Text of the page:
Campbell’s proposal doesn’t elaborate on a specific budget for the proposed office, but says “funding shall be at a minimum .01% of the total departmental appropriations, excluding state and county assessments, debt service, pensions, unemployment compensation or other non-departmental or reserve funds.”
Why Campbell thinks the office is needed
Campbell said Boston needs an inspector general to look over how the city spends its money and examine whether policies and practices meant to provide transparency to the public are working well.
“Our city employees do a lot everyday,” Campbell said. “I often say our city employees are over worked and under paid. It can be really challenging to take the time that is necessary to ensure that we are being fair in our processes, that our processes are equitable for residents in the City of Boston. So this office can proactively work with those employees, work with those departments to ensure that they are actually doing their jobs really well.”
Responding to some initial criticism from other councilors, Campbell said she thinks the office could potentially save money, pointing to how city departments often bring in outside auditors and consultants to do the work that would otherwise fall under the purview of an inspector general.
City government turned to a private law firm to probe the recent issues surrounding the ZBA, according to Campbell.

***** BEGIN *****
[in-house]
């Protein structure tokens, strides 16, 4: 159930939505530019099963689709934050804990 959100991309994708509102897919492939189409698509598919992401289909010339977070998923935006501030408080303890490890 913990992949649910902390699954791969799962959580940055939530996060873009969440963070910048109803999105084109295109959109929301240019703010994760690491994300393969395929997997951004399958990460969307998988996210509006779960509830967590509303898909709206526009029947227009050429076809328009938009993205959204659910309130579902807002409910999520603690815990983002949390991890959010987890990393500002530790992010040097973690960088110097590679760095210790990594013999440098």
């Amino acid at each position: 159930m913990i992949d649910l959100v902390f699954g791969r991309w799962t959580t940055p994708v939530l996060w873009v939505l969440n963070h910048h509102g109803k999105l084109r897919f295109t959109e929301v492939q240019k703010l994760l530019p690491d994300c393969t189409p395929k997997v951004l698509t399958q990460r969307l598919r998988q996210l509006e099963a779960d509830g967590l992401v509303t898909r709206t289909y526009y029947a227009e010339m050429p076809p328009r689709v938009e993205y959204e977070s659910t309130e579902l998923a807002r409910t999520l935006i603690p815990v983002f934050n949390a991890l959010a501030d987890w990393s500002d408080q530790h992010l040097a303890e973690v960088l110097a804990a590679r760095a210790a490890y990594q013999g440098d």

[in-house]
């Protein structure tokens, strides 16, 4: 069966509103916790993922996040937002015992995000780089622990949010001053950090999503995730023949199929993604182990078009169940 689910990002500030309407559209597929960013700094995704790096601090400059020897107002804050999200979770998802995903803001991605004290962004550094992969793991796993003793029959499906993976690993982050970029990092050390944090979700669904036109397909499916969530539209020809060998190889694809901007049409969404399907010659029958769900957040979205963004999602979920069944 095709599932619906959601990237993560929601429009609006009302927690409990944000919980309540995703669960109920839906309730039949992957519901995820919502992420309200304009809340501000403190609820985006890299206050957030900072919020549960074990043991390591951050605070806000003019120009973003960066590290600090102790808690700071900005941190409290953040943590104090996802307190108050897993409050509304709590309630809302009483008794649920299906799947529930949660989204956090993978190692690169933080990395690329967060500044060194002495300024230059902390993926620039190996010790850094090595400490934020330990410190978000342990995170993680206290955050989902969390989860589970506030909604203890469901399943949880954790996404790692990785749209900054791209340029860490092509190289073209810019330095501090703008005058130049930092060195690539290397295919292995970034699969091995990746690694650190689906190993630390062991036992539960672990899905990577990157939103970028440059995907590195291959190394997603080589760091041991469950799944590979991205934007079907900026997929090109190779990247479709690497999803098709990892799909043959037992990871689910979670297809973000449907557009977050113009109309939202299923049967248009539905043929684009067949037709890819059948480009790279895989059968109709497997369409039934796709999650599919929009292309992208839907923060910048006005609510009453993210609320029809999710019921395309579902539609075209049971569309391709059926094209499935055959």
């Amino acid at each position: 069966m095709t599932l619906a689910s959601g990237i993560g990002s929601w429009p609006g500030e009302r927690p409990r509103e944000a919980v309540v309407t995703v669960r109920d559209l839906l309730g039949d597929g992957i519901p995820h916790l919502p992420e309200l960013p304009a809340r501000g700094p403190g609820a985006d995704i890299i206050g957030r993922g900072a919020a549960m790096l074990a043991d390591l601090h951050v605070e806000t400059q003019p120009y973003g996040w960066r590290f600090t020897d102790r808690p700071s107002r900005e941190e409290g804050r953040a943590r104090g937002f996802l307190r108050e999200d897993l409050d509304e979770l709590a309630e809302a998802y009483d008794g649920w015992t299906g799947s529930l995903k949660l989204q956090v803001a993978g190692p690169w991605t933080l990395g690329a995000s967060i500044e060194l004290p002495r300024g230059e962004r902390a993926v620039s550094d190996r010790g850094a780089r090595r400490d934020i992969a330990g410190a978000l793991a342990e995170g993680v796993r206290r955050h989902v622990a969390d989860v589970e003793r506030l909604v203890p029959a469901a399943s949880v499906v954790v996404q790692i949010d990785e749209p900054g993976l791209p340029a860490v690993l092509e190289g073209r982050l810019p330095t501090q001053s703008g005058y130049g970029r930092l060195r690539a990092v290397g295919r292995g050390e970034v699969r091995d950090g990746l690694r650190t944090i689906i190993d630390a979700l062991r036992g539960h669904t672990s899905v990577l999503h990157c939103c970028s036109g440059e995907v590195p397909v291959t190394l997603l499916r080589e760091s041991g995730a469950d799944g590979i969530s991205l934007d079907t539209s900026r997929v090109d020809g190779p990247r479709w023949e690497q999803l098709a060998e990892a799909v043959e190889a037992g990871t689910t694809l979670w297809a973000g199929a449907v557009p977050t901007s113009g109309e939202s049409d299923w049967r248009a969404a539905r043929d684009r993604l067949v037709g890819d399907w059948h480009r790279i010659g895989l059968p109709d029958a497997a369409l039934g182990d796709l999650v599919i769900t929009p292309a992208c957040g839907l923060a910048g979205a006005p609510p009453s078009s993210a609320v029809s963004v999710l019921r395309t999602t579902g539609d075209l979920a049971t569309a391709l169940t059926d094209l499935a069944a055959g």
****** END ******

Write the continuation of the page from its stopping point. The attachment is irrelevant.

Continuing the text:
“That decision is not made by councilors. It’s not made by the public. It’s an investigation that’s happening within the walls of a law firm,” she said. “They are not required to give updates to this body or to to the residents. These are costly transactions.”
The initial pushback from other councilors
While Campbell received support from several of her colleagues, others questioned the necessity of the position and how the office would impact city operations.
“I think it does infer that there’s a lot of people in the city that are dirty or on the take, whatever. Don’t forget, I think 99.9 percent of the people here come in, do their work, work hard,” Councilor Frank Baker said during Wednesday’s meeting. “I just think that an office like this could really grind the daily workings of the city to a halt because now your rank and file is going to say, ‘I don’t know what I can do. I have someone looking over my shoulder all day.’”
Baker said that although he is not completely opposed to the proposal, he pondered how the city could cover costs for the initiative.
“This is an office. It’s going to cost at least a million dollars,” he added.
Councilor Althea Garrison, offering her opposition, said there are already inspectors general at the federal and state levels.
“Why do we need an IG for municipal government?” she asked. “If we have this money, we can take this money and give our taxpayers a tax break.”
Campbell said she researched the role of the state inspector general, but determined that the “position is so far removed that I don’t find it to be effective when it comes to our dealings, specifically in the City of Boston.”
Councilor Lydia Edwards, however, quickly offered her support for the proposal and said she has already heard from people interested in the position.
She said the council’s discussion needs to focus on how the city would create a neutral complaint filing system to aid the office, as well as other factors such as where the inspector general would work, how the official could be removed from office, and how the department is funded.
“I don’t think this has anything to do with any case pending or any of the other issues,” Edwards said. “I think we need it, period.”
The matter was assigned to the Committee on Government Operations for review.